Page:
Before you begin in any ministerial capacity—before you even ask what you should be doing, or how you should be doing it, or with whom—you need to understand that what you do flows from who you are. That’s right. In one important sense this is all about you. This is about your discovery of who God made you to be. This is about discerning your divine destiny. This is about the puzzle of full personhood as you endeavor to become the best possible version of yourself for the glory of God.
Think about it this way—if you’re going to build a shed you’ll need certain tools. Tasks require tools, and tools can really only be used according to their design. A hammer, for example, cannot thread a screw. Only a cardiologist can perform open-heart surgery. A neurosurgeon, while capable of remarkable medical feats, simply cannot be trusted with the left ventricle.
Identity fuels vocation, or—again—what you do flows from who you are. Are you a hammer? A neurosurgeon? A jockey?
Every human being is made in the image and likeness of our Creator, designed to shadow God in the redemption of the world. We are meant to conserve and conceive God’s creativity, acting as his stewards in the world. So, in that sense, we all know what our basic identity is. We’ve been made by God to be like God.
However, in another important sense, we’re all very different. And this is the difference that concerns us in the present moment. Some are apostles, some are teachers, some have been given the gifts of helps and service and some are called to administer health to widows and orphans, and some play drums and some bounce babies on their knees, etc. You’ve got to figure out which of the million different kinds of people you are. And, to make matters more complex, you’ve not only got to figure out who you are but—much more importantly—who God is calling you to become. St. Peter, for example, began his ministry as a fisherman. That was his identity. But part of the call of God upon his life was to become a fisher of men, and Peter developed into one of the bravest leaders of the early church to whom the others looked for inspiration, boldness, and clarity.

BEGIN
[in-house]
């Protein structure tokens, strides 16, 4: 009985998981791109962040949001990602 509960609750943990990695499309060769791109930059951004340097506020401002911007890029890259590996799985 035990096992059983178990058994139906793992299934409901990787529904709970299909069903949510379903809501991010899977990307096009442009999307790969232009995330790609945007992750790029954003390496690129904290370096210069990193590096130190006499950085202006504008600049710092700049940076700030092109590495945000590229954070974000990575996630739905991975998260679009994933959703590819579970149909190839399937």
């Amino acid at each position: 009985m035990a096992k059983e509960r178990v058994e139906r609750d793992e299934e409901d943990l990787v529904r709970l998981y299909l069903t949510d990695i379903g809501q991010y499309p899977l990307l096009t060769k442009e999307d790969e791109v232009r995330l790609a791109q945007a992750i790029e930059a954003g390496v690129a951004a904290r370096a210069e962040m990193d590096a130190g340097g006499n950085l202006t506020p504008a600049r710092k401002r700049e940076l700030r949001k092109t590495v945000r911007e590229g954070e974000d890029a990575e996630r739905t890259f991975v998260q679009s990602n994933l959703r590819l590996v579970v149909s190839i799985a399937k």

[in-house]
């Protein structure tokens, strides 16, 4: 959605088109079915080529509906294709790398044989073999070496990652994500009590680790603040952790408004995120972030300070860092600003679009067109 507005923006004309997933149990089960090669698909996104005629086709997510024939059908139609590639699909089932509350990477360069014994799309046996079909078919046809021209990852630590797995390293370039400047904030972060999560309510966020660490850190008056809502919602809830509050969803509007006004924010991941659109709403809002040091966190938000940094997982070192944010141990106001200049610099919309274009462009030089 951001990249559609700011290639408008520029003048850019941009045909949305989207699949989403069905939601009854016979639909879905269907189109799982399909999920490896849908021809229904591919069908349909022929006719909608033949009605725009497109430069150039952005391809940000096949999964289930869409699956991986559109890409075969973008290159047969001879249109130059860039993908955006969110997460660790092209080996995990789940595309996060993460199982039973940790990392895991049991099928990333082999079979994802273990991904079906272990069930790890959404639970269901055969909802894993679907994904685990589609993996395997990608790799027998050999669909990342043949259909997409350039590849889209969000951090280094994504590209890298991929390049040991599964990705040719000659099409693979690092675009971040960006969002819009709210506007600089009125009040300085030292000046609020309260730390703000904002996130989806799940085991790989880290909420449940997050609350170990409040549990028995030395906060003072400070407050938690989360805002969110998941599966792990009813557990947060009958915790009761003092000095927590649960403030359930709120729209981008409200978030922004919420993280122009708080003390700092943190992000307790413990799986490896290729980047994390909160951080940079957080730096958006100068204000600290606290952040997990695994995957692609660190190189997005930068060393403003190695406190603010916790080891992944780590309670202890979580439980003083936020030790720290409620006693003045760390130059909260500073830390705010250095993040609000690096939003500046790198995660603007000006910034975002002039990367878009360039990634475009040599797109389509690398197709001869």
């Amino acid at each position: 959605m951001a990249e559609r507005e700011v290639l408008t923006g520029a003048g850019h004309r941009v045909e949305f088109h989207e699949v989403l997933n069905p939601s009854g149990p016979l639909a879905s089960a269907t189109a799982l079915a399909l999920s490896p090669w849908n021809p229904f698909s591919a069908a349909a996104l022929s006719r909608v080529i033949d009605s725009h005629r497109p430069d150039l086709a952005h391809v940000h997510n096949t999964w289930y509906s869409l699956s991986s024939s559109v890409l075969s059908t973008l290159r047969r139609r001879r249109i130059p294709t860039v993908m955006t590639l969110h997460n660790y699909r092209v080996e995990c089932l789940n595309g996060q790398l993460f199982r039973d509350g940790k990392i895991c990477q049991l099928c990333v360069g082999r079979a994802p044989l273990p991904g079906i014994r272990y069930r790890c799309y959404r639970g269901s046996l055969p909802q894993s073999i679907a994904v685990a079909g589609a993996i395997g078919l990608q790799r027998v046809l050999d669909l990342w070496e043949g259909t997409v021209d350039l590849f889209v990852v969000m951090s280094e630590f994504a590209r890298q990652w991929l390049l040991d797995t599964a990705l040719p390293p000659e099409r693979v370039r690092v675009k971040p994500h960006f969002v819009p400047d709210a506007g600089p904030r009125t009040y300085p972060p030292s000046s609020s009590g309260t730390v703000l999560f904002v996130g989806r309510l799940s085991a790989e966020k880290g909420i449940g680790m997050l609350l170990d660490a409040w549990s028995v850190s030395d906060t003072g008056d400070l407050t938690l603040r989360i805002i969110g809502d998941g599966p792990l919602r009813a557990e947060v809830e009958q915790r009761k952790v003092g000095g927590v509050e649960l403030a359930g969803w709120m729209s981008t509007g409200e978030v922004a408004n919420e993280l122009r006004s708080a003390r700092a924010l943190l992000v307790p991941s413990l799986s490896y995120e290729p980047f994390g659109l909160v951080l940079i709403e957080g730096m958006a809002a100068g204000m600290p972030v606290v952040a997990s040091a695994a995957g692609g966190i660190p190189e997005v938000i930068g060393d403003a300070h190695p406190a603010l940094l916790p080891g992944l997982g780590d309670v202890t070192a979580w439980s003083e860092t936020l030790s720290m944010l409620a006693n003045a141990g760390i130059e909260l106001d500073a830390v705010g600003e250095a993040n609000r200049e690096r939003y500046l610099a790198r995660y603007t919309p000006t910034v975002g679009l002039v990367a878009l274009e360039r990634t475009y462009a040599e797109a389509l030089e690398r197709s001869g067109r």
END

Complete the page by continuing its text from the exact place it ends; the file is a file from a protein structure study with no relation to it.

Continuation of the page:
So the first two questions you’ve got to ask are these:
1. Who is God calling me to be?
2. What does the best possible version of me look like?
Taken together, we refer to these traits as “eschatological authenticity”, a phrase the famed theologian NT Wright coined in his book After You Believe and one that we spend considerable time understanding in our Westwinds’ class “Telos: the goal of human life.”
Take a moment and reflect on your personality, your character traits, and your peculiar likes and dislikes. I, for example, love science fiction, sports, and mischief. At my worst, I could find myself holing up alone in the dark for extended periods of time (that is, after all, what sci fi nerds do) or bullying others (an inherent risk among athletes), or agitating my wife and children to the point of insanity (because I would find it amusing to watch them shriek). But at my best—and this is the version of myself that God is cultivating—I infuse ordinary life with the wonder and awe of space travel, treating each day as an adventure; I choose to greet life’s trials as challenges, aggressively pursuing excellence and the camaraderie that can only be achieved through rigor and training; I play with my kids, teaching them to be pleasantly mischievous and not unkind toward others, or having fun at their expense. And the more God’s Spirit continues to regenerate me, the more I’ll resemble the best possible version of David McDonald. I’ll look different than you—because we’re different—but you’ll see more of Christ in me.
Christ defines us. He lives in us and with us and through us, slowly gobbling up the old iterations of our past-selves. He completes us. He shapes us. He graduates us into new humanity.
You’ll need to remember this when you begin ministry, because sometimes you’ll fail and be humiliated. People will dismiss your effor ts as juvenile or sloppy or overly complex. Those comments will hurt. Ministry is difficult. But if you can remember that every one of those experiences is part of God calling you into greater eschatological authenticity, you’ll fare much better.
Trials are vitamins for the soul. Hurt is a hurdle that must be crossed before the race is won. Disappointment isn’t disqualification. It’s distraction.
Learn to refocus quickly—not on yourself, but on God.
We are all servants. We are all tools. Once we know how God designed us, we’ll be better able to figure out how God wants to employ us to heal the world.